A Pearl Named Ganbaru

On the last page of my black, hard bound notebook, the one where I write down story ideas, interesting words, and assorted disjecta membra, there is a page of indecipherable green scribbling where only one word can be read, capitalized and firmly pressed into the page, a hieroglyph of ink pressed into paper:

“Will y…”

Wayne wrote this.

A few weeks before he died, he wanted to say something, but the tracheotomy claimed the last of his voice, and even putting these marks on paper exhausted him. I have no idea how this sentence would have ended. It could have been something profound, something humane or even moribund—or something as innocuous as “Will you change the channel?” or “Will you get that damn black notebook off my bed, crazy girl?”

Whatever his intention, one word surfaced in its entirety: “Will.”

In Japan, this is called “Ganbaru”; in Finland, “Sisu”: the ability to strive in the face of adversity, to keep trying even when—especially when— the odds are stacked against you. In the face of death, Ganbaru was all Wayne knew. He held onto life, no matter the pain or helplessness it fomented, even if “life” didn’t mean living at all, but rather listening to machines pump oxygen in and out of his lungs or suctioning mucus out of his throat with a long, plastic tube. At the end of life, life is, in itself, not just everything but the last thing, that one remaining gesture from the cosmos that motions for the spirit to lean closer, if only to tell a final secret.

In the end, love won. But it won at the end.

I’ve written so much on love. Pages and pages, poems and prose, love in all its forms; for my family, my friends, for the sublime and the ineffable; even romantic love, though it only brings longing and cold sheets.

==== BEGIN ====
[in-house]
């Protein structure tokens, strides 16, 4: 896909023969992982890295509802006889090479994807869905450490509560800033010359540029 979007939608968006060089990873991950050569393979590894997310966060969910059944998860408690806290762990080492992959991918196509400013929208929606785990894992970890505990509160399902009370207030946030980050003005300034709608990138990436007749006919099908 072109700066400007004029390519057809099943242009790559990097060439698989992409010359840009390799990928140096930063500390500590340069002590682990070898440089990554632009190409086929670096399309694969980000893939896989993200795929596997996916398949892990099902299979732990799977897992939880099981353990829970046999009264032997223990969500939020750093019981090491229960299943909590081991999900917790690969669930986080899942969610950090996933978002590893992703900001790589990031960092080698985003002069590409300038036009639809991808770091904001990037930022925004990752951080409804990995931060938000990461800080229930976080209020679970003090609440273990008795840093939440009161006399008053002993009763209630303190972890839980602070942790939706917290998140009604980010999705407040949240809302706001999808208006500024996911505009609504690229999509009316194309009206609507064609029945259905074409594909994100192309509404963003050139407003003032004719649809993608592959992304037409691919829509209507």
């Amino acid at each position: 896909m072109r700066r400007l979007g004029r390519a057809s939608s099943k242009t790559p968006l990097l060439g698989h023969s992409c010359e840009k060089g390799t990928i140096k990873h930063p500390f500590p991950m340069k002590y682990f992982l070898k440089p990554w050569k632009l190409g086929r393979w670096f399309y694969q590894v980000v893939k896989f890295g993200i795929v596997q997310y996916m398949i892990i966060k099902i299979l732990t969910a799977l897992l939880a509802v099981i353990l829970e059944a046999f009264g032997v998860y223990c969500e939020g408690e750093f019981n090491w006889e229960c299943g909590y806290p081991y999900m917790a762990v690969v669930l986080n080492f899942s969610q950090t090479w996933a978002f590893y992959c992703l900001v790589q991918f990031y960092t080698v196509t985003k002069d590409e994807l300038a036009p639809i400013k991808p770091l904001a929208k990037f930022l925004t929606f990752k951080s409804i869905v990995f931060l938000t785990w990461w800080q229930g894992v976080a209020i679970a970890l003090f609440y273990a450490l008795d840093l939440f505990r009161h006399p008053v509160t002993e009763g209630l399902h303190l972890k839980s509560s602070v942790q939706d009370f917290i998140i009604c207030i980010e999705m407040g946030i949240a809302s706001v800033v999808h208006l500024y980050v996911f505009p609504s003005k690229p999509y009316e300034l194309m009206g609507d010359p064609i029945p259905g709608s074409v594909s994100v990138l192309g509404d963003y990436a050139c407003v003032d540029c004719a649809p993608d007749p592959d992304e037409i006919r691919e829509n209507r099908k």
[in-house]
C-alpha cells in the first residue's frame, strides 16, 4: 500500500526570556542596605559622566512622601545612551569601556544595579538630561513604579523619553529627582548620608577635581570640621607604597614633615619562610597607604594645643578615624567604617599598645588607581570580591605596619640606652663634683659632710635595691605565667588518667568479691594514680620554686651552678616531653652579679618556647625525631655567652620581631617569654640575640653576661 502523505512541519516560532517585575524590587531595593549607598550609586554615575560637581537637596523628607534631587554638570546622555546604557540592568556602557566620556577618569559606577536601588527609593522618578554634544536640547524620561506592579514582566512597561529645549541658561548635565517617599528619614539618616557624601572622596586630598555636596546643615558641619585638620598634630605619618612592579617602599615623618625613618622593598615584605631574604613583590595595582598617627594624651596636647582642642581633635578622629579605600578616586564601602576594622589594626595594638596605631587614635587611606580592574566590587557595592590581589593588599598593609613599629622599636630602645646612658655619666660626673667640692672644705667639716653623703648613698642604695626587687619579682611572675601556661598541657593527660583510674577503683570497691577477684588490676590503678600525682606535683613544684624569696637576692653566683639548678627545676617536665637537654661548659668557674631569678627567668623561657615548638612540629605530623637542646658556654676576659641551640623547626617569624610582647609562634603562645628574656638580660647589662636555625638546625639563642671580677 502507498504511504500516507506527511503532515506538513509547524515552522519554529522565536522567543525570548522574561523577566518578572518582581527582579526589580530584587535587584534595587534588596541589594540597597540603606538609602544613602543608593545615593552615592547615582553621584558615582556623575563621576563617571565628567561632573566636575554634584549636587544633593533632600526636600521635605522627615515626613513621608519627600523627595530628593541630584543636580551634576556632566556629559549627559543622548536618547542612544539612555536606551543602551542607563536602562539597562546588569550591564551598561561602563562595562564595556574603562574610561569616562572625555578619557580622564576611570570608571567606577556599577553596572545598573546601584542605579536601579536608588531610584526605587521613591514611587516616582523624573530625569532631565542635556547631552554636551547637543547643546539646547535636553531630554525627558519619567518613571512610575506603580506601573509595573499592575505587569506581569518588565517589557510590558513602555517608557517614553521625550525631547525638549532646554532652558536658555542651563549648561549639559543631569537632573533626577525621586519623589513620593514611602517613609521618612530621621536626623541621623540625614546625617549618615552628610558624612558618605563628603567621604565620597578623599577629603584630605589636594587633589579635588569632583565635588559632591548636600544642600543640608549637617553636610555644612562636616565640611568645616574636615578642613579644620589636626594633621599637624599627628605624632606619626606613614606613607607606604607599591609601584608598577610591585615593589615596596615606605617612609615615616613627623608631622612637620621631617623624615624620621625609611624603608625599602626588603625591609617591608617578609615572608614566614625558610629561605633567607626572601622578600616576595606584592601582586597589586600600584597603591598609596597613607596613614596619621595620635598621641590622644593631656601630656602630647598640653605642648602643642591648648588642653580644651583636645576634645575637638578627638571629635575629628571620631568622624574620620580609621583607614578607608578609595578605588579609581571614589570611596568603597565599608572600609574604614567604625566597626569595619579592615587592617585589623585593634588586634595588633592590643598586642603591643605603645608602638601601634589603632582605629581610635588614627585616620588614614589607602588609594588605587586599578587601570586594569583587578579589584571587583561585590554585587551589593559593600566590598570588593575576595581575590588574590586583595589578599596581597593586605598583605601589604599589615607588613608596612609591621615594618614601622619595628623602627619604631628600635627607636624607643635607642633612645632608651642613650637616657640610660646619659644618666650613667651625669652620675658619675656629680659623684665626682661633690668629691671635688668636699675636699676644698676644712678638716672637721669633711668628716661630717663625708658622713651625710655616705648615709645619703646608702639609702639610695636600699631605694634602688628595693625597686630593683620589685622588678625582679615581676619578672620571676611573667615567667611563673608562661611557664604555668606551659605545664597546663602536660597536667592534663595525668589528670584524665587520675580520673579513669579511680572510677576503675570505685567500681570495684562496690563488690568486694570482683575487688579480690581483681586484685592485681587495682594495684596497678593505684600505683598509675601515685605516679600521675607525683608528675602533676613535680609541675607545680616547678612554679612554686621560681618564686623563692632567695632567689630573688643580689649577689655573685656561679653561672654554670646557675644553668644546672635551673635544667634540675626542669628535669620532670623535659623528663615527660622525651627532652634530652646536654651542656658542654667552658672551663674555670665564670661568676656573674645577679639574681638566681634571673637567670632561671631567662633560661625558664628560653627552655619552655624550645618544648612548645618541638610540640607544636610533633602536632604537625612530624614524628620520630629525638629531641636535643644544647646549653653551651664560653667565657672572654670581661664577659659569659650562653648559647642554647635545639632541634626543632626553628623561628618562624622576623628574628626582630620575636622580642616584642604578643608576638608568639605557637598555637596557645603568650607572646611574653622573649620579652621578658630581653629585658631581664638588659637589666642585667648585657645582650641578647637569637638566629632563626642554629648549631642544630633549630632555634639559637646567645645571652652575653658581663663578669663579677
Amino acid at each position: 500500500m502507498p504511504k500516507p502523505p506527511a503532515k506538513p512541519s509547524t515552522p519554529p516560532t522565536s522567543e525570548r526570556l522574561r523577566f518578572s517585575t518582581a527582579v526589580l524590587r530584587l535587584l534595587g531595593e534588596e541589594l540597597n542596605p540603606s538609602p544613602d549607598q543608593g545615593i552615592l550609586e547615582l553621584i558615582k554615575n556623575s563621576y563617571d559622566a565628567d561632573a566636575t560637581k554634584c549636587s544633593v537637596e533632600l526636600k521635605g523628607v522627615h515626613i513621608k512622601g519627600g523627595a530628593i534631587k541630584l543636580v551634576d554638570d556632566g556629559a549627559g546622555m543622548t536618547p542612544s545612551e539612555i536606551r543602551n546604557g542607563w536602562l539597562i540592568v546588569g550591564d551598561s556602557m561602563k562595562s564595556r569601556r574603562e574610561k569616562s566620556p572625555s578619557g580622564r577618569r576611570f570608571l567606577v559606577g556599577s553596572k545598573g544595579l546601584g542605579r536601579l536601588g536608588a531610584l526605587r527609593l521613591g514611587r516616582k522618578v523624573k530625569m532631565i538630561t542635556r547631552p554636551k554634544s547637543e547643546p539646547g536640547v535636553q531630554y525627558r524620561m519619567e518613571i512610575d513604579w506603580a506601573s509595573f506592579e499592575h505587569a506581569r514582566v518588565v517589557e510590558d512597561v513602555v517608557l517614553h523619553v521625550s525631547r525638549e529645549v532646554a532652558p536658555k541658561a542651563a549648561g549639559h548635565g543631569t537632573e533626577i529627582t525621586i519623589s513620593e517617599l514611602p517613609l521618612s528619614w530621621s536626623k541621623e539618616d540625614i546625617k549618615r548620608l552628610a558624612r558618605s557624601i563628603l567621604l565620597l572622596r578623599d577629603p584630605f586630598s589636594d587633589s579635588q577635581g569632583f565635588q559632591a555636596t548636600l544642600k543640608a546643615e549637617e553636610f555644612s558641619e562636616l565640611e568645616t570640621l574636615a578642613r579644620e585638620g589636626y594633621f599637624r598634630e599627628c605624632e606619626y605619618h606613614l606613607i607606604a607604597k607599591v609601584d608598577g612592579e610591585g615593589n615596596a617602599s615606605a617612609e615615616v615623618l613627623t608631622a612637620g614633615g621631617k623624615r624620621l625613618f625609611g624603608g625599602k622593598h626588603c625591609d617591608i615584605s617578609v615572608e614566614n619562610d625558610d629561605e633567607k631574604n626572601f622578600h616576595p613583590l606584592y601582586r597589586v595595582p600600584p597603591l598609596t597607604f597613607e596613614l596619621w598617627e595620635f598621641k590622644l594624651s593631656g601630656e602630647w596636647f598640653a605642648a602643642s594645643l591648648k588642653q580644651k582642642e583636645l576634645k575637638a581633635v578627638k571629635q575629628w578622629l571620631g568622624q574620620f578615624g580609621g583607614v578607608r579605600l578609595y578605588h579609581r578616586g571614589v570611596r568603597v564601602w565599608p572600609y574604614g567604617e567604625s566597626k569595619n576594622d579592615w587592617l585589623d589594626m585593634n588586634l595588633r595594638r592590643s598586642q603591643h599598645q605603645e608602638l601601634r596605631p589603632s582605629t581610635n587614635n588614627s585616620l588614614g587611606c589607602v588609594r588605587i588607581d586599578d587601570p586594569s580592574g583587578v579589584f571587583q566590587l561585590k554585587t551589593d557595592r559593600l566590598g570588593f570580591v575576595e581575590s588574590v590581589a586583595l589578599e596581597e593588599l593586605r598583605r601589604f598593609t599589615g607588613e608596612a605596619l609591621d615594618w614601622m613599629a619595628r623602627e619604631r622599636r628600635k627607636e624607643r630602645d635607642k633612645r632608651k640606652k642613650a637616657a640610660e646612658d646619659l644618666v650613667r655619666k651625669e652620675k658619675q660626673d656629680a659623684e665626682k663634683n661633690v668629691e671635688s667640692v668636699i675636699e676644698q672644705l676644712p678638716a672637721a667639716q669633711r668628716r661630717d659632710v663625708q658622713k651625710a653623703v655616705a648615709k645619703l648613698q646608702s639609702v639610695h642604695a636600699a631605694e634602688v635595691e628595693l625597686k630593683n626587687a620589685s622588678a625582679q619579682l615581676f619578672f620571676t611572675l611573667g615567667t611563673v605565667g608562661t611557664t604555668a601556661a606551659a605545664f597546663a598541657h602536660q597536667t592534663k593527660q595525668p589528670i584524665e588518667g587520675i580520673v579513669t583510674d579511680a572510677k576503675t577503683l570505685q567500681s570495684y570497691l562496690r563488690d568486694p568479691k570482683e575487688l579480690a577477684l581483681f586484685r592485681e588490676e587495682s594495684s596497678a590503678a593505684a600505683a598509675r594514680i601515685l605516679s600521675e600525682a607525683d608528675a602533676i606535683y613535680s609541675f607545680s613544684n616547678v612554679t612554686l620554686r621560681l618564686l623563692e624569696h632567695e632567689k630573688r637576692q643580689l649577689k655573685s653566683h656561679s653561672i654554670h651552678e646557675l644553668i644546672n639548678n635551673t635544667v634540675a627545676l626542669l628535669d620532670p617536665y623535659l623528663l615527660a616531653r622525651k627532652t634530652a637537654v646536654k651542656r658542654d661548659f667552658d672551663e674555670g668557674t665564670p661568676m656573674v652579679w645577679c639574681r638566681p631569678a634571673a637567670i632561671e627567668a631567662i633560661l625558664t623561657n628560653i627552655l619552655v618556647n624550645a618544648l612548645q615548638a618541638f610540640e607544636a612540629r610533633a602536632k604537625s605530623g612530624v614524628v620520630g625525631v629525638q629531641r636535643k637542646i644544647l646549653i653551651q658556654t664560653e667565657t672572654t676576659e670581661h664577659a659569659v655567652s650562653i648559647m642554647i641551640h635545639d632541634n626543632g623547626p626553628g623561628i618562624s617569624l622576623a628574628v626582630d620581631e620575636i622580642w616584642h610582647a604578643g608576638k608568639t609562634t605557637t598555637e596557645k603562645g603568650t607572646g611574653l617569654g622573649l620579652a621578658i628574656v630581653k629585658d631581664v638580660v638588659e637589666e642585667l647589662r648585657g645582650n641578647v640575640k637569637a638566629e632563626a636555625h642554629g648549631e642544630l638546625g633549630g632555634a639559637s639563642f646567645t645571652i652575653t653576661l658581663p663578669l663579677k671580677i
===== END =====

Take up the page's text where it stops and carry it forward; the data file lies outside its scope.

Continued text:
I keep a certain romantic love inside of me the way a pearl keeps a grain of sand, and I cannot remove it. I can only watch as thoughts and experiences and otherness collect in concealed silence, metamorphosizing this tiny core into a treasure that is not so easily swept by wind and wave, watching it become, slowly, drop by drop, a different kind of treasure—a different form of love. But no matter what becomes of the outside, the inside remains inviolable; I cannot remove the catalyst; I cannot remove the ardor that threw reason from her tribunal. I can only shape it into something else.

Ganbaru, then, is the love inside the pearl; the center around which all entity develops and becomes beautiful; that sequestered piece of otherness evolving in the ocean-song; that remaining fragment of love that, for its own reasons, will not be sacrificed at the altar of friendship.

The heart must overcome many pains—perhaps the hardest is love.

I often wish it was easier.

But I would never wish it away.